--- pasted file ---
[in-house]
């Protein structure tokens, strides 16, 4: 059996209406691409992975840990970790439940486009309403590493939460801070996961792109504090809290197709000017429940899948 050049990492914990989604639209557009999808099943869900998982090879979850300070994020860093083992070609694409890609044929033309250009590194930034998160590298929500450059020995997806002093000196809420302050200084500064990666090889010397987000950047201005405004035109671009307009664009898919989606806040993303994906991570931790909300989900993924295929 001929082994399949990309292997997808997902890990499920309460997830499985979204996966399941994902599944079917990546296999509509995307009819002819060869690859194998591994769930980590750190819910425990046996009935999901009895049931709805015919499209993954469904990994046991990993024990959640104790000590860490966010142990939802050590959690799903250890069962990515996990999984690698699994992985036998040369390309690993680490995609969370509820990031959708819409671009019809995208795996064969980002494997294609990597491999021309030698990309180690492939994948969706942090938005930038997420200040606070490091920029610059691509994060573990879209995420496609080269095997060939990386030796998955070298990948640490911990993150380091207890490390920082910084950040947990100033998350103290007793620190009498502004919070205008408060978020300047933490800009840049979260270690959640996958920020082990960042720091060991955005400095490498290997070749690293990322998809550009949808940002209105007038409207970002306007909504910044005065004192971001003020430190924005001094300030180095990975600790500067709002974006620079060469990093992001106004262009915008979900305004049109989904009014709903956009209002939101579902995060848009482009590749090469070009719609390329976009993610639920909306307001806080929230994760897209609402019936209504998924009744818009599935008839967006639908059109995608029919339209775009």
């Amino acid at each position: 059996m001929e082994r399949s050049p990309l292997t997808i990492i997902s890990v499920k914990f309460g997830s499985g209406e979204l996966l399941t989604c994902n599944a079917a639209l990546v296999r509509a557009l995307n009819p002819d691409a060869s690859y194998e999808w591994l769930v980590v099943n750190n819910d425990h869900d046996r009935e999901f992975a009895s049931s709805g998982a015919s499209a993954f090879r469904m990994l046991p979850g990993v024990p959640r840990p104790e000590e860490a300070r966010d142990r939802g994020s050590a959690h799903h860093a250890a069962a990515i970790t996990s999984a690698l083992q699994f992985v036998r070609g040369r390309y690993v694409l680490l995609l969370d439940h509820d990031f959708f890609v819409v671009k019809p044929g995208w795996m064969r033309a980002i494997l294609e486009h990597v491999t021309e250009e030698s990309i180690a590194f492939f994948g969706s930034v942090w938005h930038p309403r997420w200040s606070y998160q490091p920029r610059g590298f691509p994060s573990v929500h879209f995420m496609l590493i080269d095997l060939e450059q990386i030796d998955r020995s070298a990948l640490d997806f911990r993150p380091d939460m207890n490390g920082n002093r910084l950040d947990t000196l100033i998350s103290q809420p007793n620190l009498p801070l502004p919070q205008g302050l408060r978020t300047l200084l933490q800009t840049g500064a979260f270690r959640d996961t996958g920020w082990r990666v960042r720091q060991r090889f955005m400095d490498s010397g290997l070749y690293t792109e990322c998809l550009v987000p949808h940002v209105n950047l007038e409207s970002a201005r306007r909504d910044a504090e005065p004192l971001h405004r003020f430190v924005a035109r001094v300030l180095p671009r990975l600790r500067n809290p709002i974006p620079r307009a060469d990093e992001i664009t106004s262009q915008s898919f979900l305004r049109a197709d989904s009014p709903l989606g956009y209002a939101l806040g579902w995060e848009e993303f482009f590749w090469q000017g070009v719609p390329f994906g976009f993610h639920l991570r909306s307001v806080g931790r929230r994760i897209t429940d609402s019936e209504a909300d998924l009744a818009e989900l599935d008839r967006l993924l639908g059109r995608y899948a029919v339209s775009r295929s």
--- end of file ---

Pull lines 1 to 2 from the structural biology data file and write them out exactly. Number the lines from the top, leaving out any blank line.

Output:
[in-house]
């Protein structure tokens, strides 16, 4: 059996209406691409992975840990970790439940486009309403590493939460801070996961792109504090809290197709000017429940899948 050049990492914990989604639209557009999808099943869900998982090879979850300070994020860093083992070609694409890609044929033309250009590194930034998160590298929500450059020995997806002093000196809420302050200084500064990666090889010397987000950047201005405004035109671009307009664009898919989606806040993303994906991570931790909300989900993924295929 001929082994399949990309292997997808997902890990499920309460997830499985979204996966399941994902599944079917990546296999509509995307009819002819060869690859194998591994769930980590750190819910425990046996009935999901009895049931709805015919499209993954469904990994046991990993024990959640104790000590860490966010142990939802050590959690799903250890069962990515996990999984690698699994992985036998040369390309690993680490995609969370509820990031959708819409671009019809995208795996064969980002494997294609990597491999021309030698990309180690492939994948969706942090938005930038997420200040606070490091920029610059691509994060573990879209995420496609080269095997060939990386030796998955070298990948640490911990993150380091207890490390920082910084950040947990100033998350103290007793620190009498502004919070205008408060978020300047933490800009840049979260270690959640996958920020082990960042720091060991955005400095490498290997070749690293990322998809550009949808940002209105007038409207970002306007909504910044005065004192971001003020430190924005001094300030180095990975600790500067709002974006620079060469990093992001106004262009915008979900305004049109989904009014709903956009209002939101579902995060848009482009590749090469070009719609390329976009993610639920909306307001806080929230994760897209609402019936209504998924009744818009599935008839967006639908059109995608029919339209775009």